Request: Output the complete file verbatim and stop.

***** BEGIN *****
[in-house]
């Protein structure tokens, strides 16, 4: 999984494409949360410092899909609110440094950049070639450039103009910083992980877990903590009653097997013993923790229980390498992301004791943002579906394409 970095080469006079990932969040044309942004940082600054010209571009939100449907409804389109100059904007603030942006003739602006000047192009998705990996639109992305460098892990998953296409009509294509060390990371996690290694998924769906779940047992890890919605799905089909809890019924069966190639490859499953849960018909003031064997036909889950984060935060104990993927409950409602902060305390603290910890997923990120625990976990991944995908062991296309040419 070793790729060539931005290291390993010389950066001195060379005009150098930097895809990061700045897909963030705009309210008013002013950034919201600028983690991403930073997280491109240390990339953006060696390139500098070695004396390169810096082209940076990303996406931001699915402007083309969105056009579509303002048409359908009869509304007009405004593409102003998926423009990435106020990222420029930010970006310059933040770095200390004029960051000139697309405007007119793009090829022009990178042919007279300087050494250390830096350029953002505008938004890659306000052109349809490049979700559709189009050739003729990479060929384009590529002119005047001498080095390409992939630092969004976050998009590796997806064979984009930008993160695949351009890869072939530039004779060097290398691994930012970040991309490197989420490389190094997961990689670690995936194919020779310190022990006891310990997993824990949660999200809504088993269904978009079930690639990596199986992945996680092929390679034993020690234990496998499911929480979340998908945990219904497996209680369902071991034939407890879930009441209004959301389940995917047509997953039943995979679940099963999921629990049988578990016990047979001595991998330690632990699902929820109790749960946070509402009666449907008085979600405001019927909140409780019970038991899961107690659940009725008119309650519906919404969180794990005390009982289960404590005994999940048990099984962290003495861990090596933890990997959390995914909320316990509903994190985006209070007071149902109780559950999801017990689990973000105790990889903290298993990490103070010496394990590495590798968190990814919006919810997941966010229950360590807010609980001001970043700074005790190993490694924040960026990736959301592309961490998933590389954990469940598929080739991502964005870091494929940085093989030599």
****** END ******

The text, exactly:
[in-house]
């Protein structure tokens, strides 16, 4: 999984494409949360410092899909609110440094950049070639450039103009910083992980877990903590009653097997013993923790229980390498992301004791943002579906394409 970095080469006079990932969040044309942004940082600054010209571009939100449907409804389109100059904007603030942006003739602006000047192009998705990996639109992305460098892990998953296409009509294509060390990371996690290694998924769906779940047992890890919605799905089909809890019924069966190639490859499953849960018909003031064997036909889950984060935060104990993927409950409602902060305390603290910890997923990120625990976990991944995908062991296309040419 070793790729060539931005290291390993010389950066001195060379005009150098930097895809990061700045897909963030705009309210008013002013950034919201600028983690991403930073997280491109240390990339953006060696390139500098070695004396390169810096082209940076990303996406931001699915402007083309969105056009579509303002048409359908009869509304007009405004593409102003998926423009990435106020990222420029930010970006310059933040770095200390004029960051000139697309405007007119793009090829022009990178042919007279300087050494250390830096350029953002505008938004890659306000052109349809490049979700559709189009050739003729990479060929384009590529002119005047001498080095390409992939630092969004976050998009590796997806064979984009930008993160695949351009890869072939530039004779060097290398691994930012970040991309490197989420490389190094997961990689670690995936194919020779310190022990006891310990997993824990949660999200809504088993269904978009079930690639990596199986992945996680092929390679034993020690234990496998499911929480979340998908945990219904497996209680369902071991034939407890879930009441209004959301389940995917047509997953039943995979679940099963999921629990049988578990016990047979001595991998330690632990699902929820109790749960946070509402009666449907008085979600405001019927909140409780019970038991899961107690659940009725008119309650519906919404969180794990005390009982289960404590005994999940048990099984962290003495861990090596933890990997959390995914909320316990509903994190985006209070007071149902109780559950999801017990689990973000105790990889903290298993990490103070010496394990590495590798968190990814919006919810997941966010229950360590807010609980001001970043700074005790190993490694924040960026990736959301592309961490998933590389954990469940598929080739991502964005870091494929940085093989030599």